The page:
One bump, two bumps, three bumps, four? Using retrieval cues to divide one autobiographical memory reminiscence bump into many

  • Rubin D
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The cues used to elicit autobiographical memories affect the proportion of memories in the bump (e.g., Rubin & Schulkind, 1997a, Figure 3). Koppel and Berntsen (2015) demonstrate that these cues also affect the temporal location of the bump. No one has supported this observation so strongly or used it so thoroughly to probe the theoretical understanding of the bump. Koppel and Berntsen (2015) concentrate on understanding why the bump for important memories occurs when it does. They are less concerned about the bump for word-cued memories, proposing a search based on ‘associative processes’ to explain its location. This is an extremely non-specific mechanism that has been used to refer to involuntary retrieval (Berntsen, 2009 and Berntsen, 2010). I step back from this dichotomy and claim that all autobiographical memories are the result of some retrieval processes and ask about those processes. I accept the Koppel and Berntsen (2015) life-script account for the important memories and concentrate on word and other cues, especially non-verbal sensory cues, that might help clarify the role of cuing autobiographical memories in general and be applied to understanding the difference in the peak age of the bump.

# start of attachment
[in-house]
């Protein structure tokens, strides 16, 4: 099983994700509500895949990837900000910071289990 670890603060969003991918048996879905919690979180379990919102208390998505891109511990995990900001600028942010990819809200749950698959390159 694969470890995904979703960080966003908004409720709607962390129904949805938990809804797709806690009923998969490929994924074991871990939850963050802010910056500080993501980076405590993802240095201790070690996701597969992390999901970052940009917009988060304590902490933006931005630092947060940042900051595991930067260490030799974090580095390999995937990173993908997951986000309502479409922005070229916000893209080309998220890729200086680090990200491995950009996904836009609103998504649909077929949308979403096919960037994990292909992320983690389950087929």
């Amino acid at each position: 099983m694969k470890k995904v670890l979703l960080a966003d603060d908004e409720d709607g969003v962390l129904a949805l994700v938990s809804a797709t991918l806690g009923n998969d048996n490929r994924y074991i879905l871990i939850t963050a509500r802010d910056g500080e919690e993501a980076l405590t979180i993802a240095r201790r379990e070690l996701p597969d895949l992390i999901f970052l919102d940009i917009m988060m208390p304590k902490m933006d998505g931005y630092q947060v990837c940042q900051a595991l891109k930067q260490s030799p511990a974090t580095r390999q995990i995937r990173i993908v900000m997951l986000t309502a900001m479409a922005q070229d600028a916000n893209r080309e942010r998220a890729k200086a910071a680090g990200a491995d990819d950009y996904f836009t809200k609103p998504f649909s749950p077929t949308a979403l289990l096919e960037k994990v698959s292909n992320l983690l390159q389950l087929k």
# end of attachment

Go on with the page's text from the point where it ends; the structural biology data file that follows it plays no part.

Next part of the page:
Author-supplied keywords

  • Autobiographical memory
  • Cued recall
  • Lifespan
  • Reminiscence bump

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  • David C. Rubin

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